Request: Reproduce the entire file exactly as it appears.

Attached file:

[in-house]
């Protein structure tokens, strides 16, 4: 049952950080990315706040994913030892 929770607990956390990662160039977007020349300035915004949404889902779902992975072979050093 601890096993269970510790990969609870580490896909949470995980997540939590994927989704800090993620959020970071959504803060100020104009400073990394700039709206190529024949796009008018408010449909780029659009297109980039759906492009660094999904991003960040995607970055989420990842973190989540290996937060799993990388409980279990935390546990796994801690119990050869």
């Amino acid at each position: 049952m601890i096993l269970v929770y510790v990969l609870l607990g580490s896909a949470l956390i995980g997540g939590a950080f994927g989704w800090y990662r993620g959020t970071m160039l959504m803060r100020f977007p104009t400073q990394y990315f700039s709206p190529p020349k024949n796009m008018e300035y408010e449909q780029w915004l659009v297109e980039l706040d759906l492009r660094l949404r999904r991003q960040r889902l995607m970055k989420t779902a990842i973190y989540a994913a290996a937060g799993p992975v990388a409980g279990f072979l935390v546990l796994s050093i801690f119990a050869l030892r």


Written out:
[in-house]
């Protein structure tokens, strides 16, 4: 049952950080990315706040994913030892 929770607990956390990662160039977007020349300035915004949404889902779902992975072979050093 601890096993269970510790990969609870580490896909949470995980997540939590994927989704800090993620959020970071959504803060100020104009400073990394700039709206190529024949796009008018408010449909780029659009297109980039759906492009660094999904991003960040995607970055989420990842973190989540290996937060799993990388409980279990935390546990796994801690119990050869």
């Amino acid at each position: 049952m601890i096993l269970v929770y510790v990969l609870l607990g580490s896909a949470l956390i995980g997540g939590a950080f994927g989704w800090y990662r993620g959020t970071m160039l959504m803060r100020f977007p104009t400073q990394y990315f700039s709206p190529p020349k024949n796009m008018e300035y408010e449909q780029w915004l659009v297109e980039l706040d759906l492009r660094l949404r999904r991003q960040r889902l995607m970055k989420t779902a990842i973190y989540a994913a290996a937060g799993p992975v990388a409980g279990f072979l935390v546990l796994s050093i801690f119990a050869l030892r």